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Materials Science & Technology
The objectives of MSTD are: promote the advancement of materials science in Nuclear Science Technology; support the multidisciplines which constitute it; encourage research by providing a forum for the presentation, exchange, and documentation of relevant information; promote the interaction and communication among its members; and recognize and reward its members for significant contributions to the field of materials science in nuclear technology.
2020 Winter Meeting and Nuclear Technology Expo
November 15–19, 2020
Chicago, IL|Chicago Marriott Downtown
The Standards Committee is responsible for the development and maintenance of voluntary consensus standards that address the design, analysis, and operation of components, systems, and facilities related to the application of nuclear science and technology. Find out What’s New, check out the Standards Store, or Get Involved today!
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Nuclear Science and Engineering
Fusion Science and Technology
NEA issues call to action in report on nuclear cost reductions
A new report from the Paris-based OECD Nuclear Energy Agency declares that nuclear power is needed for countries to meet their Paris Agreement decarbonization and energy security policy goals, but that governmental support for a rapid reduction in the cost of new nuclear capacity through the creation of certain policy frameworks is likely necessary.
Ronald Petzoldt, Neil Alexander, Lane Carlson, Eric Cotner, Dan Goodin, Robert Kratz
Fusion Science and Technology | Volume 68 | Number 2 | September 2015 | Pages 308-313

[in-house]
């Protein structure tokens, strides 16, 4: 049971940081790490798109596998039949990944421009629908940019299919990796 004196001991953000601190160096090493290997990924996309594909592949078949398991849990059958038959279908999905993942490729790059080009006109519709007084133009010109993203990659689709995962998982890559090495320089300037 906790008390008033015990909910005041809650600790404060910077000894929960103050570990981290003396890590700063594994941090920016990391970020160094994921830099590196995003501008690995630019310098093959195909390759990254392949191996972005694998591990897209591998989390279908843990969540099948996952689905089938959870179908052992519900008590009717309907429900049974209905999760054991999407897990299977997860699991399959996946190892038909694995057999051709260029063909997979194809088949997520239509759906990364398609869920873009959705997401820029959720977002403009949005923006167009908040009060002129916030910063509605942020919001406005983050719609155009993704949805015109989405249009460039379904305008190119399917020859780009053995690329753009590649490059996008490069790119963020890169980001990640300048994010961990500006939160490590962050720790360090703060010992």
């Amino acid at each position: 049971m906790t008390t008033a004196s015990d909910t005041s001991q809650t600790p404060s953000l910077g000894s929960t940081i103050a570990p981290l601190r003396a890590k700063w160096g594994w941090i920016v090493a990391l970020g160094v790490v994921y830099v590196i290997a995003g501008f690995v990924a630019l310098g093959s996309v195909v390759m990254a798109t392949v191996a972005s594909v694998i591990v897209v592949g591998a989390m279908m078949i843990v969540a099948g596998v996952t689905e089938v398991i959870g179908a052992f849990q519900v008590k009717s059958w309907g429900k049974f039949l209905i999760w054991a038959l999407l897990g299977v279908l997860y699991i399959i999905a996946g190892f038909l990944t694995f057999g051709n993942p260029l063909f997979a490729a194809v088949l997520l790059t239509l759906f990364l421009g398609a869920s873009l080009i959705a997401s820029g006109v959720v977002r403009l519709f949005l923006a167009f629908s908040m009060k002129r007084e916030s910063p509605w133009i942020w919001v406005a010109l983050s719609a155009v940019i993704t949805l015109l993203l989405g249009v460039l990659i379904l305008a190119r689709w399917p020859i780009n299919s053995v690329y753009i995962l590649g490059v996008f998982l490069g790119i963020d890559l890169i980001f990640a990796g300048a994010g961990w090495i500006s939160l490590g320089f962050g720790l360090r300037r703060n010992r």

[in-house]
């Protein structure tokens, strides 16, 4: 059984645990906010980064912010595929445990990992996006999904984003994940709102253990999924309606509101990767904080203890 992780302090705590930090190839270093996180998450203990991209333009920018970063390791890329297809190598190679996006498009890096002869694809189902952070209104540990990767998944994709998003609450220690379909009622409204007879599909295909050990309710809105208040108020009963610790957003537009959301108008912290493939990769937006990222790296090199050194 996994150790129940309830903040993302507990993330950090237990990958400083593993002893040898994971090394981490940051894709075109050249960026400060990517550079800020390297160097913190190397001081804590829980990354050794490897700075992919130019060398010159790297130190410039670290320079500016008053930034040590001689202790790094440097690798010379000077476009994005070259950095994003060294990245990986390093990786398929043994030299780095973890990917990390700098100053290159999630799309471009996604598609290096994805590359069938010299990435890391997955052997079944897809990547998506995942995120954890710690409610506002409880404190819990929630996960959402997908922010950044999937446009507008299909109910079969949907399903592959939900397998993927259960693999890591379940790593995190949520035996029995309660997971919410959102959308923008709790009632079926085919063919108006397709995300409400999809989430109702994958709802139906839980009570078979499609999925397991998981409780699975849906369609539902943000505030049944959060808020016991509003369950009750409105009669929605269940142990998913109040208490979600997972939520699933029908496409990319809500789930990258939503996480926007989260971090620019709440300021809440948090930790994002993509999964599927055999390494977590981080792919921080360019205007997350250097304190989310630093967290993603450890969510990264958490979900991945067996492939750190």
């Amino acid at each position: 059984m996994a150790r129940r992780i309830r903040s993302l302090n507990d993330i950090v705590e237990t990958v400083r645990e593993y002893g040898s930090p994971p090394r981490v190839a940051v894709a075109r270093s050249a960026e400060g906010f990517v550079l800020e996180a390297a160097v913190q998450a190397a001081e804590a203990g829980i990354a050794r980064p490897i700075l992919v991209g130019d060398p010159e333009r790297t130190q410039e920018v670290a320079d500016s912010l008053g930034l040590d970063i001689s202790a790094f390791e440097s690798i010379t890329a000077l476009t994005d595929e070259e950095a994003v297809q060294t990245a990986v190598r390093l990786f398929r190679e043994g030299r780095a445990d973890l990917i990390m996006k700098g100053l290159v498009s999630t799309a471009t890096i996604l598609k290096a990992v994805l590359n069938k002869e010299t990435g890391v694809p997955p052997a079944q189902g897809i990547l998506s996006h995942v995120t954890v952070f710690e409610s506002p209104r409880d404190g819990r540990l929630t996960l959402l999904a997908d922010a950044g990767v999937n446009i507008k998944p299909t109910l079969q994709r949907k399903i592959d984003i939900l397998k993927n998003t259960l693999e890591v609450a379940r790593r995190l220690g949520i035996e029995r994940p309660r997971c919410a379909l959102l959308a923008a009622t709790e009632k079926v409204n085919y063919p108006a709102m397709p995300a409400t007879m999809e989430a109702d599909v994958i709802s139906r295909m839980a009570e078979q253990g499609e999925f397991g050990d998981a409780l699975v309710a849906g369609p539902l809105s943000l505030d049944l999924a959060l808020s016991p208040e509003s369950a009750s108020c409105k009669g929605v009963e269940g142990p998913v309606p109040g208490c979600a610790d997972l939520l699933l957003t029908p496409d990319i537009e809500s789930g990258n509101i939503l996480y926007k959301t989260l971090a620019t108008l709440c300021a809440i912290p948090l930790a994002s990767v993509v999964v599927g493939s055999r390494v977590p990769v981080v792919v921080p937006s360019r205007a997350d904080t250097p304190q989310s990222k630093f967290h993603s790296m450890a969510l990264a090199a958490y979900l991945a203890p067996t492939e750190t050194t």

Technical Paper | Proceedings of TOFE-2014 | dx.doi.org/10.13182/FST14-915
Articles are hosted by Taylor and Francis Online.
A traveling-wave induction accelerator was designed and built to launch 1 cm diameter cylindrical aluminum tubes (surrogate IFE targets) into a vacuum chamber at speeds greater than 50 m/s.
The accelerator is 0.55 m long with 300 coils. Each coil is energized 30 degrees out of phase with the adjacent coils resulting in a traveling sinusoidal magnetic field that moves past the projectile with resulting accelerating force.
Saddle coils surrounding the axial drive coils provide projectile spin.
Four saddle coils were placed around the projectile’s flight path at a distance of 0.4 m from the barrel. AC voltage energizes these coils resulting in an AC quadrupole magnetic field that provides a centering force as the projectiles pass through the coils.
To further improve accuracy, an actively controlled, in-flight, magnetic steering system was placed after the initial passive steering coils. This system measured the position of the projectile at two locations, in real time and adjusted the AC current in another set of four saddle coils to correct the measured trajectory errors. The first set of steering coils improved the standard deviation by a factor of 8 and the second set by an additional factor of 3, for a total factor of 24 improvement.